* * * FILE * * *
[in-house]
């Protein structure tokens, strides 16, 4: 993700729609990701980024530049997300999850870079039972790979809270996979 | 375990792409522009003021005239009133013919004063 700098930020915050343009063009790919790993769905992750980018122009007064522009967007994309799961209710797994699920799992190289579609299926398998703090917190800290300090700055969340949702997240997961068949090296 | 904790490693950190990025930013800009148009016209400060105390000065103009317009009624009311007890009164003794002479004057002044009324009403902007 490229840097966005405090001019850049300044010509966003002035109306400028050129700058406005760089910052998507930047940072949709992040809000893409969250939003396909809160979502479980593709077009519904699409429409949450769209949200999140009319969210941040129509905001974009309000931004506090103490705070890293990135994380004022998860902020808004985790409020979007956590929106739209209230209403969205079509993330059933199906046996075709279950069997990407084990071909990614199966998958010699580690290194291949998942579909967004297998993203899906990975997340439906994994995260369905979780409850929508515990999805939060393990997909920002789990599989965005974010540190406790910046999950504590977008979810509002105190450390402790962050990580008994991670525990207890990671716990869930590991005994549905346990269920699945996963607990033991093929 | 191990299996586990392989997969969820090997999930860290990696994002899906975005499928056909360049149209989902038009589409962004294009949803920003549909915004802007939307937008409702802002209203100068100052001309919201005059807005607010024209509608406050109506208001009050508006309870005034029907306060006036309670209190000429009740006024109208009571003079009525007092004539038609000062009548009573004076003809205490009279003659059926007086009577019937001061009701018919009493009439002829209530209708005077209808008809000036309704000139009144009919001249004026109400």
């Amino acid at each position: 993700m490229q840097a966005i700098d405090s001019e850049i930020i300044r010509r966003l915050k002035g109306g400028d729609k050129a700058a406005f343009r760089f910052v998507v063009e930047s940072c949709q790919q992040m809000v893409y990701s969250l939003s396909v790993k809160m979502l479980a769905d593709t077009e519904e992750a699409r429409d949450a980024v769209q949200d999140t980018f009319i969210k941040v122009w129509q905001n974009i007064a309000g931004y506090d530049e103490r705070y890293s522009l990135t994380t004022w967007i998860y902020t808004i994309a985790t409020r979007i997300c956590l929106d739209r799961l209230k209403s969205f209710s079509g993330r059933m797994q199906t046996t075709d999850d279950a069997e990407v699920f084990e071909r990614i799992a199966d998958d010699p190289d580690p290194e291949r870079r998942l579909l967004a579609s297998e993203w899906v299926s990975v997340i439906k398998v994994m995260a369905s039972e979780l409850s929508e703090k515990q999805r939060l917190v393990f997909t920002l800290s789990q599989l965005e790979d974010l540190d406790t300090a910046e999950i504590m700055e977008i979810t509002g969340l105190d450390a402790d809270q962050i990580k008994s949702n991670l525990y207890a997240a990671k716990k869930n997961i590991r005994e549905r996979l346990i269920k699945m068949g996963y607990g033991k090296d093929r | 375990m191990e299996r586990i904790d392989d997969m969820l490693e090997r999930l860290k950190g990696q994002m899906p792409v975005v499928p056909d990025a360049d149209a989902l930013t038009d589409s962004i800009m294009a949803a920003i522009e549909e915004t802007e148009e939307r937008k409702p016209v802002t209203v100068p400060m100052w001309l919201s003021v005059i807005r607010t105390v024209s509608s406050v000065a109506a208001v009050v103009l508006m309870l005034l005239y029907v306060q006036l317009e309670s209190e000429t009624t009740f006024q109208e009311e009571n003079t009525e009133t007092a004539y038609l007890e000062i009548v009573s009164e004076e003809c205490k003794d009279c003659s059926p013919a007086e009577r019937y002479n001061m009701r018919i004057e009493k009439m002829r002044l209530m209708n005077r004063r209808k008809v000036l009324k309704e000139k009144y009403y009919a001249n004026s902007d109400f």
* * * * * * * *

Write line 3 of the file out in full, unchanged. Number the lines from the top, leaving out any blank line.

């Amino acid at each position: 993700m490229q840097a966005i700098d405090s001019e850049i930020i300044r010509r966003l915050k002035g109306g400028d729609k050129a700058a406005f343009r760089f910052v998507v063009e930047s940072c949709q790919q992040m809000v893409y990701s969250l939003s396909v790993k809160m979502l479980a769905d593709t077009e519904e992750a699409r429409d949450a980024v769209q949200d999140t980018f009319i969210k941040v122009w129509q905001n974009i007064a309000g931004y506090d530049e103490r705070y890293s522009l990135t994380t004022w967007i998860y902020t808004i994309a985790t409020r979007i997300c956590l929106d739209r799961l209230k209403s969205f209710s079509g993330r059933m797994q199906t046996t075709d999850d279950a069997e990407v699920f084990e071909r990614i799992a199966d998958d010699p190289d580690p290194e291949r870079r998942l579909l967004a579609s297998e993203w899906v299926s990975v997340i439906k398998v994994m995260a369905s039972e979780l409850s929508e703090k515990q999805r939060l917190v393990f997909t920002l800290s789990q599989l965005e790979d974010l540190d406790t300090a910046e999950i504590m700055e977008i979810t509002g969340l105190d450390a402790d809270q962050i990580k008994s949702n991670l525990y207890a997240a990671k716990k869930n997961i590991r005994e549905r996979l346990i269920k699945m068949g996963y607990g033991k090296d093929r | 375990m191990e299996r586990i904790d392989d997969m969820l490693e090997r999930l860290k950190g990696q994002m899906p792409v975005v499928p056909d990025a360049d149209a989902l930013t038009d589409s962004i800009m294009a949803a920003i522009e549909e915004t802007e148009e939307r937008k409702p016209v802002t209203v100068p400060m100052w001309l919201s003021v005059i807005r607010t105390v024209s509608s406050v000065a109506a208001v009050v103009l508006m309870l005034l005239y029907v306060q006036l317009e309670s209190e000429t009624t009740f006024q109208e009311e009571n003079t009525e009133t007092a004539y038609l007890e000062i009548v009573s009164e004076e003809c205490k003794d009279c003659s059926p013919a007086e009577r019937y002479n001061m009701r018919i004057e009493k009439m002829r002044l209530m209708n005077r004063r209808k008809v000036l009324k309704e000139k009144y009403y009919a001249n004026s902007d109400f």